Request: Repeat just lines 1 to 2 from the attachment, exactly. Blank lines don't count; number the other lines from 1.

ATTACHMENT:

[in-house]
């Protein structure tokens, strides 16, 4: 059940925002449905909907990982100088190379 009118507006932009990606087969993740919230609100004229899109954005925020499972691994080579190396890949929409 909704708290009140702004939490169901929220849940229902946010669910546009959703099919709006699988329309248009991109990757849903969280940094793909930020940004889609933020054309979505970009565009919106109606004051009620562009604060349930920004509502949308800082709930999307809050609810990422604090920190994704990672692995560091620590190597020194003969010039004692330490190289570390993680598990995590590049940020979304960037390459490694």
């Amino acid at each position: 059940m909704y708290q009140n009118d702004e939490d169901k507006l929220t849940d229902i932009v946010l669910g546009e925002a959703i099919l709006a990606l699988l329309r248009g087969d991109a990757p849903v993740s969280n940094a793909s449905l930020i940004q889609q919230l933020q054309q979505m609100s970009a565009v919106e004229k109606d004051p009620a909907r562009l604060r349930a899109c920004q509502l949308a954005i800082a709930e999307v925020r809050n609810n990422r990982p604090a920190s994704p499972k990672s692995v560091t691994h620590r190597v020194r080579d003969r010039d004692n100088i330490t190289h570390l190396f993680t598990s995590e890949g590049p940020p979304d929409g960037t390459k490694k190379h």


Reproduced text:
[in-house]
């Protein structure tokens, strides 16, 4: 059940925002449905909907990982100088190379 009118507006932009990606087969993740919230609100004229899109954005925020499972691994080579190396890949929409 909704708290009140702004939490169901929220849940229902946010669910546009959703099919709006699988329309248009991109990757849903969280940094793909930020940004889609933020054309979505970009565009919106109606004051009620562009604060349930920004509502949308800082709930999307809050609810990422604090920190994704990672692995560091620590190597020194003969010039004692330490190289570390993680598990995590590049940020979304960037390459490694």